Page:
General pod info

kube_pod_info                      # pod IP, node pod is scheduled on, controller type for pod
kube_pod_container_info            # container names in a pod, ID, images
kube_pod_container_restarts_total  # number of times a container has restarted
sum(kubelet_running_pod_count)     # all running pods

CPU usage (cpu cores)

sum(rate(container_cpu_usage_seconds_total{container_name!="POD"}[1m])) by (container_name,pod_name)  # actual CPU use per container
kube_pod_container_resource_requests_cpu_cores  # CPU requested by each container
kube_pod_container_resource_limits_cpu_cores    # CPU limits for each container

Memory usage (bytes)

sum(container_memory_working_set_bytes{container_name!="POD"}) by (container_name,pod_name)  # actual memory use per container
sum(container_memory_usage_bytes{container_name!="POD"}) by (container_name,pod_name)  # reserved memory in use per container
kube_pod_container_resource_requests_memory_bytes  # memory requested by each container
kube_pod_container_resource_limits_memory_bytes    # memory limits for each container

Network usage (b/s)

sum(rate(container_network_receive_bytes_total{container_name!="POD"}[1m])) by (container_name,pod_name)  # bytes received per second per container
-sum(rate(container_network_transmit_bytes_total{container_name!="POD"}[1m])) by (container_name)  # bytes transmitted per second per container

General cluster info

sum(up{job="kubernetes-nodes"})                           # number of online nodes
sum(kube_node_spec_unschedulable)                         # number of unavailable nodes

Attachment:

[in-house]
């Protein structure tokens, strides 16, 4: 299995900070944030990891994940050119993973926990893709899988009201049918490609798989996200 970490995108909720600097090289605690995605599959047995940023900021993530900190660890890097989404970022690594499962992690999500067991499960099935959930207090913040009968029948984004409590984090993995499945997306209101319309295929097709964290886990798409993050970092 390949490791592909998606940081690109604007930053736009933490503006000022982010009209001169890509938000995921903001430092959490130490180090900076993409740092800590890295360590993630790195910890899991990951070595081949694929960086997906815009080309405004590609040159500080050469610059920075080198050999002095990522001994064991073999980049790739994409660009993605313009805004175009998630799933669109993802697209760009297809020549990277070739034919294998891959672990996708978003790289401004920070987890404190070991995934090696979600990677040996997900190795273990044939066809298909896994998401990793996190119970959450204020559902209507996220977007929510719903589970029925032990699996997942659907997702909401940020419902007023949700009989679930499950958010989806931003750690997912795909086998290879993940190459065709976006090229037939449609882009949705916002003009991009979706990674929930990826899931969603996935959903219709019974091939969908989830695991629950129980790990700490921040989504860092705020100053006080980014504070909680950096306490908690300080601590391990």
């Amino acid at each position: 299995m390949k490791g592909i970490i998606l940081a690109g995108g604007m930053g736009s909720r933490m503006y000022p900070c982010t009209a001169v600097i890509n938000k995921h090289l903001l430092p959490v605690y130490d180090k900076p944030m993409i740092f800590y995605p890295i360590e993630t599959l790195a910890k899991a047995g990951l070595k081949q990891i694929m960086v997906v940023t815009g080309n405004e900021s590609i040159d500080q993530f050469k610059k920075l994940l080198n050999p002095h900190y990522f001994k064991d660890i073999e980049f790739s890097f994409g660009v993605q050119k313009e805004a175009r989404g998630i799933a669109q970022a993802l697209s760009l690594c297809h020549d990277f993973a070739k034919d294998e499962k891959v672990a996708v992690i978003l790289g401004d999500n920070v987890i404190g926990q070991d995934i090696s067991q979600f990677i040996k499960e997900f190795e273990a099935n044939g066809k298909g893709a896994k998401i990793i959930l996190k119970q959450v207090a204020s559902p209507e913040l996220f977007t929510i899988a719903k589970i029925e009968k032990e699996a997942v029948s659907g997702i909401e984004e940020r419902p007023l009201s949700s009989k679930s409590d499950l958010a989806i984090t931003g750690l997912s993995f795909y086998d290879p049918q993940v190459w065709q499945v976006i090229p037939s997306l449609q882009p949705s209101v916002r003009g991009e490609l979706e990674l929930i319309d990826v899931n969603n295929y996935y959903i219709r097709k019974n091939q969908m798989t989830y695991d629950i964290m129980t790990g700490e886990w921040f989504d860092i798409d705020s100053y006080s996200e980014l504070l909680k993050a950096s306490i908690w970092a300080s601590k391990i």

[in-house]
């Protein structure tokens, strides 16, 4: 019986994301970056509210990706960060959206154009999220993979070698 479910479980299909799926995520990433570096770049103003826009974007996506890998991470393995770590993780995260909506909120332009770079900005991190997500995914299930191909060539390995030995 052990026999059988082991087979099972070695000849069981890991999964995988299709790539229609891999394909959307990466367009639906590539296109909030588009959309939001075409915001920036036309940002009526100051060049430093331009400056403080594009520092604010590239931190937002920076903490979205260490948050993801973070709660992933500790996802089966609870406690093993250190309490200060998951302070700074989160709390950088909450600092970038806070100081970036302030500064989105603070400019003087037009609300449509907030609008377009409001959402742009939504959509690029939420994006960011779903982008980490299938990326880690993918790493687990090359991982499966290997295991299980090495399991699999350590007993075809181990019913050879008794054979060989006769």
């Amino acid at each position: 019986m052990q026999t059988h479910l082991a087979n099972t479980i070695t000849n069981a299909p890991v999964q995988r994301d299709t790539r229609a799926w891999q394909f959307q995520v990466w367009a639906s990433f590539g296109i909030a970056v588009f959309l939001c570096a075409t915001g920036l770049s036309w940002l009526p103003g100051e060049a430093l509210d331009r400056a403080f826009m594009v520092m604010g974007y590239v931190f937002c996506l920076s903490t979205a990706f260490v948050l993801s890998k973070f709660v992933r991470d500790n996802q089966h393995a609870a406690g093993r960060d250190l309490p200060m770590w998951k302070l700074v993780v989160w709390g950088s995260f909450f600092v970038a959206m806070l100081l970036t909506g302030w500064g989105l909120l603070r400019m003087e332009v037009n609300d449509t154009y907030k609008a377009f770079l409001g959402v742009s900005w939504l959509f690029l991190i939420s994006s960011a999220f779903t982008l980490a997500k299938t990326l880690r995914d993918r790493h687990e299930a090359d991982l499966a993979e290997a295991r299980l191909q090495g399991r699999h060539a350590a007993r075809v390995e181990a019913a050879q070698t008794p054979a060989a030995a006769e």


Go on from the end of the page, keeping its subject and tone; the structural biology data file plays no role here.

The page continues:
max(avg_over_time(up{job="kubernetes-apiservers"}[1d]))   # control plane uptime
count(kube_service_info)                                  # running services
sum(machine_cpu_cores)                                    # total cluster CPUs
sum(rate(container_cpu_usage_seconds_total{id="/"}[1m]))  # total used CPUs
sum(machine_memory_bytes)                                 # total cluster memory
sum(container_memory_working_set_bytes{id="/"})           # total used memory

Suppose some of our machines are unschedulable (i.e. the kubelet is posting an issue or someone ran kubectl cordon on the node). How might we calculate what capacity in our cluster is actually available for scheduling?

We could do some label joins with PromQL to figure this out:

sum(machine_cpu_cores) - sum(label_join(machine_cpu_cores, "node", "", "kubernetes_io_hostname") * ON(node) kube_node_spec_unschedulable)  # total available CPUs
sum(machine_memory_bytes) - sum(label_join(machine_memory_bytes, "node", "", "kubernetes_io_hostname") * ON(node) kube_node_spec_unschedulable)  # total available memory

Control plane info

sum(rate(apiserver_request_count[1m])) by (verb)  # control plane throughput by HTTP verb)
histogram_quantile(0.99, sum(rate(apiserver_request_latencies_bucket{verb!="WATCH",verb!="CONNECT"}[1m])) by (le, verb))  # p99 control plane latencies by verb


Copyright (c) 2019 Two Sigma Investments, LP.

Distributed under the Apache License 2.0. See the LICENSE file.

Contents of the kube-state-metrics/ folder are copyright (c) 2016-2019 The Linux Foundation via the Cloud Native Computing Foundation project and distributed under the Apache License 2.0.

These files have been copied, unmodified, from the kubernetes/kube-state-metrics repository. For full source history, you can view the upstream files at the corresponding VCS commit.

The file prometheus/server-config.yml is a derivative work of the example Kubernetes configurations provided by the Prometheus project. It copies and modifies the provided global and Kubernetes-specific configuration files.